Over the summer of 2023, both Olson and Wengatz Halls underwent several renovations.
Renovations look different for each hall. In Wengatz, there was the major addition of the kitchen area, which had previously been just a community lounge.
Jacob Gerding, Wengatz Hall director, admitted that Wengatz residents used the kitchen facilities in Olson Hall during open hours, so it was decided that Wengatz should also have a kitchen of some sort. In previous years, there was a makeshift kitchen on the Second Center wing of Wengatz, nothing more than a closet containing a stove and a small sink.
“It wasn't safe — [There was] no ventilation, no sort of anything like that,” Gerding said. “So it was used pretty sparingly, but it was all that we had.”
In addition to the kitchen, the Wengatz common areas received a fresh coat of paint and new light fixtures, which made the space seem more bright, Gerding said.
The most major renovation to Wengatz Hall was the removal of the carpet in favor of bare concrete.
“I think it's been a much cleaner feeling because the carpets had been in that building for a very long time,” Gerding said. “So it feels cleaner, and I think the guys noticed that too.”
Olson Hall is next on the renovation list, with most of the major renovations to take place in summer 2024. These changes will be similar to those completed in Wengatz, including new paint in common areas and new flooring.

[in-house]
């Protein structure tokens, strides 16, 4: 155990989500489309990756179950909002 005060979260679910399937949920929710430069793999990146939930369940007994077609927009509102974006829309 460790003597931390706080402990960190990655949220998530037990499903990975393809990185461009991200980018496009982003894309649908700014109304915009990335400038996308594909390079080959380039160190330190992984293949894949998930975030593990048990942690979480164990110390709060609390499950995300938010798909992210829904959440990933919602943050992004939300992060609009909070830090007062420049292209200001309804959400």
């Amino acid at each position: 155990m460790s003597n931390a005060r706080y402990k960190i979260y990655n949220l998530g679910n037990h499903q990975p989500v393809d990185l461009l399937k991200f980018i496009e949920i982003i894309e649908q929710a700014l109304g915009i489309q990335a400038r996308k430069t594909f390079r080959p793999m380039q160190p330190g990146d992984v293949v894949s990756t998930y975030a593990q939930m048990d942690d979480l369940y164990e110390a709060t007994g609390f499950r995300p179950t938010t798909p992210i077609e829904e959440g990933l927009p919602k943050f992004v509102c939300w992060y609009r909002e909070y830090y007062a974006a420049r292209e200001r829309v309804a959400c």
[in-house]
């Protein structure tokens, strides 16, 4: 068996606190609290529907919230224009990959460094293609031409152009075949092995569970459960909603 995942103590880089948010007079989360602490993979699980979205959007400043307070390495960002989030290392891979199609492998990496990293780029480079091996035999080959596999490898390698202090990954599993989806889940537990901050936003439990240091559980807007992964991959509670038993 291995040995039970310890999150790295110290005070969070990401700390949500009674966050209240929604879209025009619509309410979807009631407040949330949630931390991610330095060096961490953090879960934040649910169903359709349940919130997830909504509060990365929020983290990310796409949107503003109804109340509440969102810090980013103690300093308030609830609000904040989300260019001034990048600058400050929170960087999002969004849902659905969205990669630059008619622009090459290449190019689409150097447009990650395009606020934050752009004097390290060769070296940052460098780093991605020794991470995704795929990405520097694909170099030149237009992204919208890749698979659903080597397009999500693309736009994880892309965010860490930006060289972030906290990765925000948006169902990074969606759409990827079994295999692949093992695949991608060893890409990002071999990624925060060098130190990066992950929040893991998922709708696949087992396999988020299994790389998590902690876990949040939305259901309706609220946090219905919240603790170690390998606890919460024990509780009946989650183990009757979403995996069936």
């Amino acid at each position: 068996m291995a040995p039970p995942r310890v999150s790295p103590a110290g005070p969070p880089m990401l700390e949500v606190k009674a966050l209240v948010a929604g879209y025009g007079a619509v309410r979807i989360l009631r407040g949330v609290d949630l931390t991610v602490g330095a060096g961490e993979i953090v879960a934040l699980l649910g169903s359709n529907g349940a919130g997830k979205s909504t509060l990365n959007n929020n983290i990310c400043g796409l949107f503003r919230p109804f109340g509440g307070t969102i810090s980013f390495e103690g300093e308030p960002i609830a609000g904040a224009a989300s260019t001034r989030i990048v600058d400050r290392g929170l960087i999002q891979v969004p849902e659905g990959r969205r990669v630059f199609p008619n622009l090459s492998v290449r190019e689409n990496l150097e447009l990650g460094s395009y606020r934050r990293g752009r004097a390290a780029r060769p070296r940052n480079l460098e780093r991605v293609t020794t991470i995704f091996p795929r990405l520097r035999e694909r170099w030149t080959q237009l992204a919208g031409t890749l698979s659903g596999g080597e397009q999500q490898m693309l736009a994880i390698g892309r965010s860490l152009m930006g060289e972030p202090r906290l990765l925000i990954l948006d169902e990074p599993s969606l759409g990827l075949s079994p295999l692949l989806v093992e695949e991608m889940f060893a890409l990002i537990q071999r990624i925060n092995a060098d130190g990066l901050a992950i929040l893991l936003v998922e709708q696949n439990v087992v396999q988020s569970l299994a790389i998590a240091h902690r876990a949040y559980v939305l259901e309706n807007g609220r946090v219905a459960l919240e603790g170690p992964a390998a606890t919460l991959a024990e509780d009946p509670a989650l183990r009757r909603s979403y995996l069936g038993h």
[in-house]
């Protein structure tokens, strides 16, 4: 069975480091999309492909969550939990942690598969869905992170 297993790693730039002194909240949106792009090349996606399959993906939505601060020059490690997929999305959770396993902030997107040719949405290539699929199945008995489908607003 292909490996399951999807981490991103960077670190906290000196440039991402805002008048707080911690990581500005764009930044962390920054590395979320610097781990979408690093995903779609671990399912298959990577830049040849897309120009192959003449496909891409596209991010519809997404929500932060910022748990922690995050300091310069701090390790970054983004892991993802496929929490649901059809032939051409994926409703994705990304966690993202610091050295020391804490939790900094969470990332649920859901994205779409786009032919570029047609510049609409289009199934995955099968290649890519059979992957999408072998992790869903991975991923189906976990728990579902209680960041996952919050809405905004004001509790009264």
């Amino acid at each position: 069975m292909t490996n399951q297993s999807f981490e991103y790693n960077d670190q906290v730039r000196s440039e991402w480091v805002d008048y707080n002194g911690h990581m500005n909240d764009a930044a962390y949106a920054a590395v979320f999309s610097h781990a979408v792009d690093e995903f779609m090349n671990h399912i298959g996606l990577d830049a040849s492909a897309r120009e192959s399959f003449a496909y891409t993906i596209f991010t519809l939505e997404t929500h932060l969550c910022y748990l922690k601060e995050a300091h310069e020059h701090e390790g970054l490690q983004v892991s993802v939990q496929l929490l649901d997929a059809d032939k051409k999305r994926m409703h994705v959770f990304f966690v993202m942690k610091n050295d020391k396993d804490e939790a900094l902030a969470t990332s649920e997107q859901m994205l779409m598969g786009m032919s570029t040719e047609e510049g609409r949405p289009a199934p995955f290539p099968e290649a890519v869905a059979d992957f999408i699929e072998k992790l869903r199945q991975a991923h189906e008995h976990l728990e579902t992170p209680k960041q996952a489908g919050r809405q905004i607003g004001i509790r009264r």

In the meantime, Diana Verhagen, Olson Hall director, made smaller changes to accommodate the large number of incoming students. Some of the wings’ lounge areas were converted into rooms, some even holding three students instead of the normal two in a room.
“When I was a student here, we also had [the] lounges as rooms,” Verhagen said. “I think they [have] periodically been used as rooms, just in seasons of high student numbers.”
The carpeting is to be removed from rooms during the summer as well. Due to a large number of visiting students on campus this summer, it might not be completed before students move in for the fall semester.
All of the windows in 134 rooms were replaced in Olson Hall. The project was finished shortly after the fall semester began, causing some interruption to Olson Hall residents.
“I know the window project took longer than we anticipated this summer and I'm just really thankful — the women of Olson have really had a lot of grace for me and for the workers who have been putting them in,” Verhagen said.
Looking to the future, both Gerding and Verhagen would like to see a bathroom renovation for Olson and Wengatz Halls, respectively. Gerding also hopes that the stairwells will be renovated to match the new spaces in Wengatz, revitalizing the space.
Both Verhagen and Gerding recognize the importance of dorm maintenance and the impact that the environment can have on students’ overall success.
“I think it could go either way — it could have a really positive impact on them in terms of their ability to study, their ability to feel a sense of safety at home and have a place where they can go back to after a long day of school,” Gerding said. “But it could also be a place that is counteractive to their success.”
Julia Hurlow, associate vice president for student development and director of residence life, oversees and collaborates with hall directors to ensure student care. During the 2022-23 school year, she worked with individual hall directors and proposed projects to improve various residence halls around campus.
Residence halls on campus are on a rotation for renovations and improvements, but there have been ongoing conversations about the renovations coming next summer to Olson Hall.
“I care a lot about the residential experience and want students to know they are welcome here,” Hurlow said.